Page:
Rosencrantz and Guildenstern are also quasi-subverted in the trope-making story, as they are also unintentional evil minions. Hamlet has them killed anyway.
These two go on to inspire and inform several Greek Chorus duos, most obviously Vladimir and Estragon (Waiting For Godot), more recently, Jay and Silent Bob (The Askewniverse films) and even more recently and obviously, Rosenberg and Goldstein of the Harold and Kumar films.
Timon and Pumbaa of The Lion King, who then get their own Rosencrantz and Guildenstern Are Dead.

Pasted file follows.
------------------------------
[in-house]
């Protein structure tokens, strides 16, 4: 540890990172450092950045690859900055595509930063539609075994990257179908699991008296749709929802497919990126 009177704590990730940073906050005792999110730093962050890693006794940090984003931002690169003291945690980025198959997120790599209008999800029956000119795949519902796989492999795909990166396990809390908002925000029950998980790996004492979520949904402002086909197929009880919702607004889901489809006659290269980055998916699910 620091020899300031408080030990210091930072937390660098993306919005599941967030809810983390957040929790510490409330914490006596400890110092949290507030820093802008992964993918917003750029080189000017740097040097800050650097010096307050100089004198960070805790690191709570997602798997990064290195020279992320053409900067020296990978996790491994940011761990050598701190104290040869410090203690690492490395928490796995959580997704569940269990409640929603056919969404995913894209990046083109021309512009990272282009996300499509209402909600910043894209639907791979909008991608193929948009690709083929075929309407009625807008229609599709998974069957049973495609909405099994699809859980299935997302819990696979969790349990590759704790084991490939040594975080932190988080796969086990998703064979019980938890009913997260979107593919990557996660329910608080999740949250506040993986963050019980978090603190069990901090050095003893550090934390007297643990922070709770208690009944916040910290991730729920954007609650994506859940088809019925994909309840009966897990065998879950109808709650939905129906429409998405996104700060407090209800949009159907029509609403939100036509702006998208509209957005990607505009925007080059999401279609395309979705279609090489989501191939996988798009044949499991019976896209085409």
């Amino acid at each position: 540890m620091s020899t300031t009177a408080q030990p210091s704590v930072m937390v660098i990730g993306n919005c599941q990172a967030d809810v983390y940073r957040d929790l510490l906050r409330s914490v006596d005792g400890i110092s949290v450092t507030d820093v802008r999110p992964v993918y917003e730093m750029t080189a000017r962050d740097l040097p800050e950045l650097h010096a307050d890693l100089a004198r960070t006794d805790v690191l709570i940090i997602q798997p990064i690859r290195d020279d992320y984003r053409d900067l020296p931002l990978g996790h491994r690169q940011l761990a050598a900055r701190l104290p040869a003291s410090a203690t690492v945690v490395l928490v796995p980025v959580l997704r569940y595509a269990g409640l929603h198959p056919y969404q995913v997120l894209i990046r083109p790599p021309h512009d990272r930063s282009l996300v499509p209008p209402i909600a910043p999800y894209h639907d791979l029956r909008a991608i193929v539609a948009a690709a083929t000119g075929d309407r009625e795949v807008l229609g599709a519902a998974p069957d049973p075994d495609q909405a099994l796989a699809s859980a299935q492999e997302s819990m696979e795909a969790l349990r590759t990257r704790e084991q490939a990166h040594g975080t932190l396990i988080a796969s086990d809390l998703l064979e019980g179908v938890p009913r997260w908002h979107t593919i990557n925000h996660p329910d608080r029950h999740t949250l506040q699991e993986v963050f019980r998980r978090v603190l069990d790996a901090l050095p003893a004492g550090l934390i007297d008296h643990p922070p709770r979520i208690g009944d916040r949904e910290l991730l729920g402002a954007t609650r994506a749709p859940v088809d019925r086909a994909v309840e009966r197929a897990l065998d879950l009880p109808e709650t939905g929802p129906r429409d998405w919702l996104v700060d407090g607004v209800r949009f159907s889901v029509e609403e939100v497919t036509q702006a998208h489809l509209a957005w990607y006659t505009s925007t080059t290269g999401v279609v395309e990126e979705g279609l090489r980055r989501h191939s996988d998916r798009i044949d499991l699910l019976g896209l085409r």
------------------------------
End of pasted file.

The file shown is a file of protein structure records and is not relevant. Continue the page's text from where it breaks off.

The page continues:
Salarino and Solanio from The Merchant of Venice are similar, only with even less relevance to the plot. They also have so little individual personality that some actors refer to them as "the Salads".
Cleomenes and Dion in The Winter's Tale.
Romeo and Juliet has Benvolio and Mercutio. Slightly off, though; both are somewhat relevant to the story.
The smugglers in the opera Carmen are often played like this.
Also Carmen's two friends, Mercedes and Frasquita.
Most productions of Macbeth often turn Ross and Lennox (or Lennox and Angus, if Ross retains his considerably large role) into this, often merging said characters with the minor lords like Caithness, Menteith, and the unnamed lord (from III.vi) in the process.
Sir Toby Belch and Sir Andrew Augueface, the two bumbling drunks from Twelfth Night, are the epitome of this trope.